Greg Wyshynski: The Golden Knights’ success (6-1-0) is stunning for an NHL expansion team. No other first-year team in the history of the league has won six of its first seven games. This doesn’t just include every expansion team in last 100 years, but teams like the Montreal Canadiens in the NHL’s inaugural 1917-18 season, who had Georges Vezina between the pipes. And he has, like, a trophy named after him.

But as Emily notes below, Vegas isn’t a typical expansion team. They were set up to succeed early, in the hopes of establishing instant momentum in a market where ice is typically found in watered-down gin and tonics at the craps table; and as a thank you to owner Bill Foley for the $500 million ante. The expansion draft rules ensured they would, at the very least, get a slew of good defensemen and a veteran goalie such as Marc-Andre Fleury; turns out, it also helped them land veteran forwards James Neal and David Perron, two of the team’s top scorers out of the gate and a cut above what expansion teams used to mine from the draft.

They were set up to succeed, not just in the draft but in the schedule. It’s not just seven straight home games within their first nine games of existence; it’s having two games against the Arizona Coyotes, and one each against the Detroit Red Wings, Buffalo Sabres. That’s a combined record of 6-16-3 as of Monday, and a great way to find your footing early if you’re Vegas.

So let’s reassess the Knights after this upcoming six-game road trip to the Eastern Conference, where they won’t be playing in front of their incredible home fans — yes, even the poor souls that are singing “Sweeeeeeet Golden Knights” instead of “Sweet Caroline” — and won’t have a parade of visiting teams who might just be catching, ahem, the “Vegas Flu” during their visits to T-Mobile Arena (which is a working theory of mine).

Emily Kaplan: The Golden Knights were better equipped than any expansion team in recent memory — with legit goaltending, proven scoring, and an embarrassment of defensive depth. But nobody expected this success — especially this early. Fancy-stats people will point to Vegas being a top 10 team in PDO and shooting percentage, meaning they’re getting good puck luck. However, I’ll give my three biggest reasons for the 6-1-0 start. I’m warning you, they’re simple: home ice advantage, clutch scoring and strong goaltending.

The Knights played five of their first seven games at home, and after attending a game at T-Mobile Arena, I can attest: it’s a helluva unique place to play. I’m not saying the glow-in-the-dark drumline and accents of Medieval Times are distracting to opposing players. Rather, it’s been a very decent home crowd — loud and more knowledgeable about hockey than I expected — so that kind of home swing is always a boost.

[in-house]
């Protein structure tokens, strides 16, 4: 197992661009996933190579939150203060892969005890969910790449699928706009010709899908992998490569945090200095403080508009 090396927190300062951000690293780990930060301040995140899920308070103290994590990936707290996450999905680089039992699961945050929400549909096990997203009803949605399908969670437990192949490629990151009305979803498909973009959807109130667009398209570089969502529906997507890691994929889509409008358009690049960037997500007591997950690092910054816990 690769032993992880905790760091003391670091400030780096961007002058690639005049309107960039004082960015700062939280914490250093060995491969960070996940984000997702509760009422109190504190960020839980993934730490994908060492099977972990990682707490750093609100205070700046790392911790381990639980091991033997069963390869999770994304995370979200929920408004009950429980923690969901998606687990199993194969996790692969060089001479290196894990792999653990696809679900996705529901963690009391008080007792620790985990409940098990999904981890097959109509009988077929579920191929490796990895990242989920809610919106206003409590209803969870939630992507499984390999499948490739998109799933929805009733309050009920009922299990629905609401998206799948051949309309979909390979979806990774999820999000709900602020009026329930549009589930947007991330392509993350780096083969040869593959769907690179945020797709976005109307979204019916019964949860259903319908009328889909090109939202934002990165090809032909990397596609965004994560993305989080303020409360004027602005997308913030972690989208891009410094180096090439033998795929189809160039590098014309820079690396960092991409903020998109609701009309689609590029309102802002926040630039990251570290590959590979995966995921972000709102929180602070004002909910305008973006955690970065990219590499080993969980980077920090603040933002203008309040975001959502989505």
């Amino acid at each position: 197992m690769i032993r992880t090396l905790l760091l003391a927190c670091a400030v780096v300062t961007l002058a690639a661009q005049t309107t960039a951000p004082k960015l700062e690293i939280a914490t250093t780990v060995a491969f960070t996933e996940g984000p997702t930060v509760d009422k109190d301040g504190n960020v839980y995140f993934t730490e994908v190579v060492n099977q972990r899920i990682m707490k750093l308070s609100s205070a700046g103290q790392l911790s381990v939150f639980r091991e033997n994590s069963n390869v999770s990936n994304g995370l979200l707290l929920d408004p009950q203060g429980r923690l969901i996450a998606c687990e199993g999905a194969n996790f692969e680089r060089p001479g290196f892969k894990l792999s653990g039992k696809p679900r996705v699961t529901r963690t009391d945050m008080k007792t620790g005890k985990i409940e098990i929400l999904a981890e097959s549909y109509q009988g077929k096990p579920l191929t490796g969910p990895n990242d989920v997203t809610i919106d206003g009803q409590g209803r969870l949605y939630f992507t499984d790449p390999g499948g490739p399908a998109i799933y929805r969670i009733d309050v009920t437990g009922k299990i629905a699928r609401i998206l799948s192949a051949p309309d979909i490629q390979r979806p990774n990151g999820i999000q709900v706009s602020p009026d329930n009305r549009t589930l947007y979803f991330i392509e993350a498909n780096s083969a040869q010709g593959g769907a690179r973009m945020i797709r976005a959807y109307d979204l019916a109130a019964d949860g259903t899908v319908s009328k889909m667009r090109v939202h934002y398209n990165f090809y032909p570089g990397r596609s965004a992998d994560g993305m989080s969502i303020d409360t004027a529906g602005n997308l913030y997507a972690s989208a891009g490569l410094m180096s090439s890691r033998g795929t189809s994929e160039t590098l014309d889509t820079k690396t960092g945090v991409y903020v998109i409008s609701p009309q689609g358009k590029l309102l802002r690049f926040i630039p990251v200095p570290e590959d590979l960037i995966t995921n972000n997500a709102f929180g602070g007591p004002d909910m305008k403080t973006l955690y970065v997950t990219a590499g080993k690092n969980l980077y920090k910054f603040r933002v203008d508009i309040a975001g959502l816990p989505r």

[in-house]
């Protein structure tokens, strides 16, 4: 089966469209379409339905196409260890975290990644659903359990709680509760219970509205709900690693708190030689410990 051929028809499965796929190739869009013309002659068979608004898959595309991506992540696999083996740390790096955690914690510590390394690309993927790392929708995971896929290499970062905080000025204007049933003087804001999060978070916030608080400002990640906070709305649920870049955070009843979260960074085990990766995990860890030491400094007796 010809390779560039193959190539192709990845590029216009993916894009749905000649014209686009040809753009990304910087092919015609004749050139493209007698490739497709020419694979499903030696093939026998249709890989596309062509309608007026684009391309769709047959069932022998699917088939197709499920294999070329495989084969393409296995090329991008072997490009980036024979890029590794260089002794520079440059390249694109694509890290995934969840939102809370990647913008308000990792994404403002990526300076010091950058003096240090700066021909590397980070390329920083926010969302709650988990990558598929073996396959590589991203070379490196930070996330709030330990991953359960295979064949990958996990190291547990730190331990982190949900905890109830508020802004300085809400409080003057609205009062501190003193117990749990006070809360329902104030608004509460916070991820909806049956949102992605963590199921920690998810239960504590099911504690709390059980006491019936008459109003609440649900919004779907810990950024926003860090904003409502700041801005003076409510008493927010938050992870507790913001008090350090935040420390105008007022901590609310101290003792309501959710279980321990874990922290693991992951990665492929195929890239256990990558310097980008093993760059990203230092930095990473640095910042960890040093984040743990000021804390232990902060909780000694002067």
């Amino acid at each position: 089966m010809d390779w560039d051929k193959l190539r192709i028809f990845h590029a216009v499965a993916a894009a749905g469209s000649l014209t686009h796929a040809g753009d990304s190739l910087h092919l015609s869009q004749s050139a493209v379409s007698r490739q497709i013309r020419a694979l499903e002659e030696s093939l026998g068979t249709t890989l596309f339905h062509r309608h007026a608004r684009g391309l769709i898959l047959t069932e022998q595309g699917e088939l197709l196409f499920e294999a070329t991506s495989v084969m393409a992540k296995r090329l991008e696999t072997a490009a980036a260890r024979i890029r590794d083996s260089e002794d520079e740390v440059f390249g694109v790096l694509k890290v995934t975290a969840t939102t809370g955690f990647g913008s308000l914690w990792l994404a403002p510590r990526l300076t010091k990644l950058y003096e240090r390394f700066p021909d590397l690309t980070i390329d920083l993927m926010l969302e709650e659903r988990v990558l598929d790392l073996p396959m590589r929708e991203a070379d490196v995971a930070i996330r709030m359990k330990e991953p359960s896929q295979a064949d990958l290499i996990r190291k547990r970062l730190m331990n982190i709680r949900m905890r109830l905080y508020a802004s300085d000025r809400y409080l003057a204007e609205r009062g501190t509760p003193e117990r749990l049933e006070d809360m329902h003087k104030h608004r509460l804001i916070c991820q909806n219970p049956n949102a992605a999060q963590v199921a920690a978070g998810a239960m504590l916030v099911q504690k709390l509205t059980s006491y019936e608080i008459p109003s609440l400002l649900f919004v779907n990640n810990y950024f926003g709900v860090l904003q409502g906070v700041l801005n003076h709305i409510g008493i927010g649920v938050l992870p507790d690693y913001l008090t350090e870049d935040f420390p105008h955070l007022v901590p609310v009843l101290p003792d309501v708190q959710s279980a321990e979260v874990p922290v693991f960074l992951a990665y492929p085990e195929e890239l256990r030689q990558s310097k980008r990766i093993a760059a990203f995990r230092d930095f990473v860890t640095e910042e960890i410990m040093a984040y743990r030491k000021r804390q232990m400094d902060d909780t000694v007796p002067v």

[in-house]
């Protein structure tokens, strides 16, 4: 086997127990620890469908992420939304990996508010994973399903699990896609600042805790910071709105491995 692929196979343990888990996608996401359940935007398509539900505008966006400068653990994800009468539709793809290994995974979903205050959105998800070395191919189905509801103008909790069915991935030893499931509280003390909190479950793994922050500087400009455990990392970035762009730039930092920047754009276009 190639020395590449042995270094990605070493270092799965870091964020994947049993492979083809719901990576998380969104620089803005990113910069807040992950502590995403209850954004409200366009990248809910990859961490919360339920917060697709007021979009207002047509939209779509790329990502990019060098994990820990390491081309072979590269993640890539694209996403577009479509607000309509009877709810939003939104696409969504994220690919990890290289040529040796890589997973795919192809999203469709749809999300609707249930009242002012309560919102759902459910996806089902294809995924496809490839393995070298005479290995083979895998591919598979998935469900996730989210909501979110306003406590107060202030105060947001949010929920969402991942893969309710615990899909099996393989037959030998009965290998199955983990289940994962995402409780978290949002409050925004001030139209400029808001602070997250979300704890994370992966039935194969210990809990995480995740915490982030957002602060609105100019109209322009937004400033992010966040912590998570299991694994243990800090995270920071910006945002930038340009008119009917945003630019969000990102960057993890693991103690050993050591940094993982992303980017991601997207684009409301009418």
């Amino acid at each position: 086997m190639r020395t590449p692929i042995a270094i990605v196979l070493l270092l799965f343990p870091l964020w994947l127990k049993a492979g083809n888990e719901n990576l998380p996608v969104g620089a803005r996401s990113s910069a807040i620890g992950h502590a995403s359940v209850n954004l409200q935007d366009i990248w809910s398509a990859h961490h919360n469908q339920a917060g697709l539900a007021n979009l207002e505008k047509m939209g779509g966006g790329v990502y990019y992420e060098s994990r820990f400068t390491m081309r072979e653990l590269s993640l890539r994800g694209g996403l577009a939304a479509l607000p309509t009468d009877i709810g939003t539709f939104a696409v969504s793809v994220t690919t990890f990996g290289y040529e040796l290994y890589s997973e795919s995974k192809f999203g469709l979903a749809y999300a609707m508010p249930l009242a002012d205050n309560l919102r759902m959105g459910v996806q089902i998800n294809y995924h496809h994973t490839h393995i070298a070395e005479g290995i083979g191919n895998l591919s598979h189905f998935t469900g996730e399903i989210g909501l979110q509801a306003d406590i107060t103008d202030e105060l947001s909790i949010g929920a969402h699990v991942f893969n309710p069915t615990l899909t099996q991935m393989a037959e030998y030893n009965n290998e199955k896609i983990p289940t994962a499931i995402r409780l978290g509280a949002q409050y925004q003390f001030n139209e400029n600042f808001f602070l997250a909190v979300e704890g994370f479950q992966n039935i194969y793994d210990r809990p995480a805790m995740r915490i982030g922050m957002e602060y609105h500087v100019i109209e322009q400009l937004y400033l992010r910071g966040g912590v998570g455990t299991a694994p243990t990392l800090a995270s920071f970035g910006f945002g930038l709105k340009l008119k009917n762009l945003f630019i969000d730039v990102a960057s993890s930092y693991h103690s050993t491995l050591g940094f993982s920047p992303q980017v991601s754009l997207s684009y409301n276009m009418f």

I’m also not sure the Knights would be here without Neal (six goals in seven games). He’s without a goal for two straight games, but his timely scoring was enough to get the team going.

And the goaltending has been fantastic. Marc-Andre Fleury, Malcolm Subban and now 23-year-old Oscar Dansk (the latter with a small sample size) have combined for 2.37 goals-against average and a 9.29 save percentage.

The real gem of this roster is its depth — especially with defenseman. And ironically that’s what I think is Vegas’ biggest hurdle going forward: managing a roster with so much depth at one position. And, of course, the top two goalies are on IR. That’s never good.

Chris Peters: Luck is definitely a factor, too. The fact that a start like this has never happened before in the history of the game, regardless of PDO, should tell you there has to be some good fortune involved. This is not a slight, it’s a fact of hockey: even Cup winners need luck. The biggest factor in their success to me, however, is a bit more anecdotal. It has been huge that the two most established players they acquired in the expansion draft have been their two best players by a large margin. Fleury’s performance before he was injured was downright heroic. His .925 save percentage while facing an average of 33-plus shots per game really covered for the Knights. Meanwhile, Neal has six goals and eight points through the first seven games. Given the situation, their early performances were far from a guarantee. Neal has widely been believed as more valuable to the Golden Knights as trade bait as opposed to a long-term roster option. That might still be the case, but his and Fleury’s performances mean the world to an organization now and should resonate far into the future. They’re showing this new team the way and laying a foundation from which this group can continue to build upon. Reality might hit eventually, but with Neal and Fleury (when he gets healthy) at the wheel, enjoy the ride.

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